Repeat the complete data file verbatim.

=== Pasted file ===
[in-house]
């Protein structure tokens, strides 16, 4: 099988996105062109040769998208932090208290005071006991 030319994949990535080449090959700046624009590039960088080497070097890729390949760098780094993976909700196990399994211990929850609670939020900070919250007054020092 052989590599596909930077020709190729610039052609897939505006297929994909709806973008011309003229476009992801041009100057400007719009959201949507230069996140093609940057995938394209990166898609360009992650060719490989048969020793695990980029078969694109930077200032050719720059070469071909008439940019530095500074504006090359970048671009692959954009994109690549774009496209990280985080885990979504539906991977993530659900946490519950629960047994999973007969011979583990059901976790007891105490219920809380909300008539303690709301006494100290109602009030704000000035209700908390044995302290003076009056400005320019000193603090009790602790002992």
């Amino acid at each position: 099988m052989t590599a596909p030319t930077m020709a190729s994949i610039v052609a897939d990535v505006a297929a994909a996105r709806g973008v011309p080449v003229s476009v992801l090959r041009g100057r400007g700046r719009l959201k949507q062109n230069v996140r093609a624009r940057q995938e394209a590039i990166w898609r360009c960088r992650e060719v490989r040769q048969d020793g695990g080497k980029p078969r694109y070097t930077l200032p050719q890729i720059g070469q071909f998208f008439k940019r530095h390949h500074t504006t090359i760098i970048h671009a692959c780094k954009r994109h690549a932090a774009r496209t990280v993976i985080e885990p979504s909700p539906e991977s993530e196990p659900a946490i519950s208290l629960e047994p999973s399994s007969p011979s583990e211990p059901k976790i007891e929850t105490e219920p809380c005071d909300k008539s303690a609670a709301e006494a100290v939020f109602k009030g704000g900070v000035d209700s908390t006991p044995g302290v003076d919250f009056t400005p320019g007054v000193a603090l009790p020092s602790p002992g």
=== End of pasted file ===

[in-house]
């Protein structure tokens, strides 16, 4: 099988996105062109040769998208932090208290005071006991 030319994949990535080449090959700046624009590039960088080497070097890729390949760098780094993976909700196990399994211990929850609670939020900070919250007054020092 052989590599596909930077020709190729610039052609897939505006297929994909709806973008011309003229476009992801041009100057400007719009959201949507230069996140093609940057995938394209990166898609360009992650060719490989048969020793695990980029078969694109930077200032050719720059070469071909008439940019530095500074504006090359970048671009692959954009994109690549774009496209990280985080885990979504539906991977993530659900946490519950629960047994999973007969011979583990059901976790007891105490219920809380909300008539303690709301006494100290109602009030704000000035209700908390044995302290003076009056400005320019000193603090009790602790002992």
């Amino acid at each position: 099988m052989t590599a596909p030319t930077m020709a190729s994949i610039v052609a897939d990535v505006a297929a994909a996105r709806g973008v011309p080449v003229s476009v992801l090959r041009g100057r400007g700046r719009l959201k949507q062109n230069v996140r093609a624009r940057q995938e394209a590039i990166w898609r360009c960088r992650e060719v490989r040769q048969d020793g695990g080497k980029p078969r694109y070097t930077l200032p050719q890729i720059g070469q071909f998208f008439k940019r530095h390949h500074t504006t090359i760098i970048h671009a692959c780094k954009r994109h690549a932090a774009r496209t990280v993976i985080e885990p979504s909700p539906e991977s993530e196990p659900a946490i519950s208290l629960e047994p999973s399994s007969p011979s583990e211990p059901k976790i007891e929850t105490e219920p809380c005071d909300k008539s303690a609670a709301e006494a100290v939020f109602k009030g704000g900070v000035d209700s908390t006991p044995g302290v003076d919250f009056t400005p320019g007054v000193a603090l009790p020092s602790p002992g």